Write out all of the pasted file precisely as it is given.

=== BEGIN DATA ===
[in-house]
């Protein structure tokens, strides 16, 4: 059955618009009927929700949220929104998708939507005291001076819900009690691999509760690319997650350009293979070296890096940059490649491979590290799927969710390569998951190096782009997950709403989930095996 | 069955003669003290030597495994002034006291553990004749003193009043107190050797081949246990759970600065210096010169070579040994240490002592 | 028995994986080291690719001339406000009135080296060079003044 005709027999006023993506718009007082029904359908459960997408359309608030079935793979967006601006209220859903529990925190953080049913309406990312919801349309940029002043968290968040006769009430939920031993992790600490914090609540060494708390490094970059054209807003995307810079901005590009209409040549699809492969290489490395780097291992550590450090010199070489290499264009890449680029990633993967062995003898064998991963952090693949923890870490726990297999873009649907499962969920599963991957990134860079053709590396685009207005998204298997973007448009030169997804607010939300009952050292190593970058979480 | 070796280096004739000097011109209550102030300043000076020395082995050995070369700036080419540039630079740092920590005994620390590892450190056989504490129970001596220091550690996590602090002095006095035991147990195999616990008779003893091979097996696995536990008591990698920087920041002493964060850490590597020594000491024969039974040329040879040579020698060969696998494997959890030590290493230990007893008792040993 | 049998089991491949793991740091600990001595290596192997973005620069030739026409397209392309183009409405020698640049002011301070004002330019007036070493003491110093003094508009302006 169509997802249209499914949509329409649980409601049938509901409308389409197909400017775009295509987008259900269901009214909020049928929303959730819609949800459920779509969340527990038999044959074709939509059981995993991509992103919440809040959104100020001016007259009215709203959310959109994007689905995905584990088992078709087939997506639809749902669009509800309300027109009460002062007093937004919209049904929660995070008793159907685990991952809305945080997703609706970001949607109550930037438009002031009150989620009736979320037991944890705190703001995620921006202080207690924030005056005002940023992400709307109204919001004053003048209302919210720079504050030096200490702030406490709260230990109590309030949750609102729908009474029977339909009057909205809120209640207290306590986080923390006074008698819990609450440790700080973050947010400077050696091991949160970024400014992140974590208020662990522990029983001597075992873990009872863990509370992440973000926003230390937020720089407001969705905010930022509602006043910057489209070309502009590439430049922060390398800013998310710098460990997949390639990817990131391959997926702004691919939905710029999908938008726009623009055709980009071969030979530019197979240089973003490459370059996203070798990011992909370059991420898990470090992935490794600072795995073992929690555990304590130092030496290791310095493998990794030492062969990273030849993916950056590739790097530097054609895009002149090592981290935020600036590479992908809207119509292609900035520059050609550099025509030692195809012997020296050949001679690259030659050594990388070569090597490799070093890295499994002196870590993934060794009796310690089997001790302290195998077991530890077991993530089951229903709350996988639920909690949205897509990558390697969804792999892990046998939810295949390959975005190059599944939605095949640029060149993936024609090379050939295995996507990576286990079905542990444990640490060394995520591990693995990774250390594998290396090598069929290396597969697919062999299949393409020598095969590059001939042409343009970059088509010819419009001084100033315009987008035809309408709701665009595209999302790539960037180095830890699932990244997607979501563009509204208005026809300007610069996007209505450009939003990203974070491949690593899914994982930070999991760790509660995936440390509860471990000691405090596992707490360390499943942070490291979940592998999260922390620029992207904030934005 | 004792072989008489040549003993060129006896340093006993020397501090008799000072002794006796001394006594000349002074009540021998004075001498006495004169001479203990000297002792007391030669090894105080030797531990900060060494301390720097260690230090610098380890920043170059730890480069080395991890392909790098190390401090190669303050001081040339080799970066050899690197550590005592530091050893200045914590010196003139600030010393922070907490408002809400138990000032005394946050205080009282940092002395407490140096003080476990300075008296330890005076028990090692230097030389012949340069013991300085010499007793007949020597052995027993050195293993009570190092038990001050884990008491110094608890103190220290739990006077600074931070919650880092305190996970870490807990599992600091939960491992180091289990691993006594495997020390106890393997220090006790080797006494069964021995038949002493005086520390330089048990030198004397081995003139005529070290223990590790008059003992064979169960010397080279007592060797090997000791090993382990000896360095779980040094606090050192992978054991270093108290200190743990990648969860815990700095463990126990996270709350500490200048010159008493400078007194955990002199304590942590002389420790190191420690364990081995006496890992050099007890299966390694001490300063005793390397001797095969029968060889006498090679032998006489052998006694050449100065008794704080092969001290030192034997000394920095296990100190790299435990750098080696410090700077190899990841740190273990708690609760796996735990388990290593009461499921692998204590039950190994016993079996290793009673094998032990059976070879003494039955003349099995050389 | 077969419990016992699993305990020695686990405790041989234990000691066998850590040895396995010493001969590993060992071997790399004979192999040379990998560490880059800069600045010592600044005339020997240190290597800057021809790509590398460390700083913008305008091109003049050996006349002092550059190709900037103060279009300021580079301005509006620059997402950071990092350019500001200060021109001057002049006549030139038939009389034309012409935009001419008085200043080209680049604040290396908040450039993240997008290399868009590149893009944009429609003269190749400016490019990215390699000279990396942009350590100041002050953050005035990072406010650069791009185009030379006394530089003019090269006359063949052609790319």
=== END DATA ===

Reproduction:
[in-house]
């Protein structure tokens, strides 16, 4: 059955618009009927929700949220929104998708939507005291001076819900009690691999509760690319997650350009293979070296890096940059490649491979590290799927969710390569998951190096782009997950709403989930095996 | 069955003669003290030597495994002034006291553990004749003193009043107190050797081949246990759970600065210096010169070579040994240490002592 | 028995994986080291690719001339406000009135080296060079003044 005709027999006023993506718009007082029904359908459960997408359309608030079935793979967006601006209220859903529990925190953080049913309406990312919801349309940029002043968290968040006769009430939920031993992790600490914090609540060494708390490094970059054209807003995307810079901005590009209409040549699809492969290489490395780097291992550590450090010199070489290499264009890449680029990633993967062995003898064998991963952090693949923890870490726990297999873009649907499962969920599963991957990134860079053709590396685009207005998204298997973007448009030169997804607010939300009952050292190593970058979480 | 070796280096004739000097011109209550102030300043000076020395082995050995070369700036080419540039630079740092920590005994620390590892450190056989504490129970001596220091550690996590602090002095006095035991147990195999616990008779003893091979097996696995536990008591990698920087920041002493964060850490590597020594000491024969039974040329040879040579020698060969696998494997959890030590290493230990007893008792040993 | 049998089991491949793991740091600990001595290596192997973005620069030739026409397209392309183009409405020698640049002011301070004002330019007036070493003491110093003094508009302006 169509997802249209499914949509329409649980409601049938509901409308389409197909400017775009295509987008259900269901009214909020049928929303959730819609949800459920779509969340527990038999044959074709939509059981995993991509992103919440809040959104100020001016007259009215709203959310959109994007689905995905584990088992078709087939997506639809749902669009509800309300027109009460002062007093937004919209049904929660995070008793159907685990991952809305945080997703609706970001949607109550930037438009002031009150989620009736979320037991944890705190703001995620921006202080207690924030005056005002940023992400709307109204919001004053003048209302919210720079504050030096200490702030406490709260230990109590309030949750609102729908009474029977339909009057909205809120209640207290306590986080923390006074008698819990609450440790700080973050947010400077050696091991949160970024400014992140974590208020662990522990029983001597075992873990009872863990509370992440973000926003230390937020720089407001969705905010930022509602006043910057489209070309502009590439430049922060390398800013998310710098460990997949390639990817990131391959997926702004691919939905710029999908938008726009623009055709980009071969030979530019197979240089973003490459370059996203070798990011992909370059991420898990470090992935490794600072795995073992929690555990304590130092030496290791310095493998990794030492062969990273030849993916950056590739790097530097054609895009002149090592981290935020600036590479992908809207119509292609900035520059050609550099025509030692195809012997020296050949001679690259030659050594990388070569090597490799070093890295499994002196870590993934060794009796310690089997001790302290195998077991530890077991993530089951229903709350996988639920909690949205897509990558390697969804792999892990046998939810295949390959975005190059599944939605095949640029060149993936024609090379050939295995996507990576286990079905542990444990640490060394995520591990693995990774250390594998290396090598069929290396597969697919062999299949393409020598095969590059001939042409343009970059088509010819419009001084100033315009987008035809309408709701665009595209999302790539960037180095830890699932990244997607979501563009509204208005026809300007610069996007209505450009939003990203974070491949690593899914994982930070999991760790509660995936440390509860471990000691405090596992707490360390499943942070490291979940592998999260922390620029992207904030934005 | 004792072989008489040549003993060129006896340093006993020397501090008799000072002794006796001394006594000349002074009540021998004075001498006495004169001479203990000297002792007391030669090894105080030797531990900060060494301390720097260690230090610098380890920043170059730890480069080395991890392909790098190390401090190669303050001081040339080799970066050899690197550590005592530091050893200045914590010196003139600030010393922070907490408002809400138990000032005394946050205080009282940092002395407490140096003080476990300075008296330890005076028990090692230097030389012949340069013991300085010499007793007949020597052995027993050195293993009570190092038990001050884990008491110094608890103190220290739990006077600074931070919650880092305190996970870490807990599992600091939960491992180091289990691993006594495997020390106890393997220090006790080797006494069964021995038949002493005086520390330089048990030198004397081995003139005529070290223990590790008059003992064979169960010397080279007592060797090997000791090993382990000896360095779980040094606090050192992978054991270093108290200190743990990648969860815990700095463990126990996270709350500490200048010159008493400078007194955990002199304590942590002389420790190191420690364990081995006496890992050099007890299966390694001490300063005793390397001797095969029968060889006498090679032998006489052998006694050449100065008794704080092969001290030192034997000394920095296990100190790299435990750098080696410090700077190899990841740190273990708690609760796996735990388990290593009461499921692998204590039950190994016993079996290793009673094998032990059976070879003494039955003349099995050389 | 077969419990016992699993305990020695686990405790041989234990000691066998850590040895396995010493001969590993060992071997790399004979192999040379990998560490880059800069600045010592600044005339020997240190290597800057021809790509590398460390700083913008305008091109003049050996006349002092550059190709900037103060279009300021580079301005509006620059997402950071990092350019500001200060021109001057002049006549030139038939009389034309012409935009001419008085200043080209680049604040290396908040450039993240997008290399868009590149893009944009429609003269190749400016490019990215390699000279990396942009350590100041002050953050005035990072406010650069791009185009030379006394530089003019090269006359063949052609790319």